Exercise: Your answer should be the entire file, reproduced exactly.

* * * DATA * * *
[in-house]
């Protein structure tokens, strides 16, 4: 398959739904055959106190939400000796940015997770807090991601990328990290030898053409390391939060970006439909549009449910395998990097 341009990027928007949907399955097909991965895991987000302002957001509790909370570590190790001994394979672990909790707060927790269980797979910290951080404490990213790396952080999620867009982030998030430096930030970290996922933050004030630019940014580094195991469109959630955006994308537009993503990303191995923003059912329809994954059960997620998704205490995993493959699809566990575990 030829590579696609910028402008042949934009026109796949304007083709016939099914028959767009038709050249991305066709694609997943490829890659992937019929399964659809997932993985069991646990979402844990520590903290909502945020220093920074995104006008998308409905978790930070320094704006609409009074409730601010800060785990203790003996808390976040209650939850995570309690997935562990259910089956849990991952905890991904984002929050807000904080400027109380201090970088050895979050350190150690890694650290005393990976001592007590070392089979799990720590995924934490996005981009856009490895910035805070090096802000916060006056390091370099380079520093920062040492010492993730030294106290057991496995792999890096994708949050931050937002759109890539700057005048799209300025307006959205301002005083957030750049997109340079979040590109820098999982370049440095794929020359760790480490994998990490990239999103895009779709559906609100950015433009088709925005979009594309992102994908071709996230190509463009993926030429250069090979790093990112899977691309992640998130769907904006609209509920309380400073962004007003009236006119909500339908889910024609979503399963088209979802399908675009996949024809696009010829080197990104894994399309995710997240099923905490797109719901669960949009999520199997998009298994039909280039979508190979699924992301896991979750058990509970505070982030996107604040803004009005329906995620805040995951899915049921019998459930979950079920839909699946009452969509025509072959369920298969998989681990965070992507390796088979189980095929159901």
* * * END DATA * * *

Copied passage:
[in-house]
């Protein structure tokens, strides 16, 4: 398959739904055959106190939400000796940015997770807090991601990328990290030898053409390391939060970006439909549009449910395998990097 341009990027928007949907399955097909991965895991987000302002957001509790909370570590190790001994394979672990909790707060927790269980797979910290951080404490990213790396952080999620867009982030998030430096930030970290996922933050004030630019940014580094195991469109959630955006994308537009993503990303191995923003059912329809994954059960997620998704205490995993493959699809566990575990 030829590579696609910028402008042949934009026109796949304007083709016939099914028959767009038709050249991305066709694609997943490829890659992937019929399964659809997932993985069991646990979402844990520590903290909502945020220093920074995104006008998308409905978790930070320094704006609409009074409730601010800060785990203790003996808390976040209650939850995570309690997935562990259910089956849990991952905890991904984002929050807000904080400027109380201090970088050895979050350190150690890694650290005393990976001592007590070392089979799990720590995924934490996005981009856009490895910035805070090096802000916060006056390091370099380079520093920062040492010492993730030294106290057991496995792999890096994708949050931050937002759109890539700057005048799209300025307006959205301002005083957030750049997109340079979040590109820098999982370049440095794929020359760790480490994998990490990239999103895009779709559906609100950015433009088709925005979009594309992102994908071709996230190509463009993926030429250069090979790093990112899977691309992640998130769907904006609209509920309380400073962004007003009236006119909500339908889910024609979503399963088209979802399908675009996949024809696009010829080197990104894994399309995710997240099923905490797109719901669960949009999520199997998009298994039909280039979508190979699924992301896991979750058990509970505070982030996107604040803004009005329906995620805040995951899915049921019998459930979950079920839909699946009452969509025509072959369920298969998989681990965070992507390796088979189980095929159901």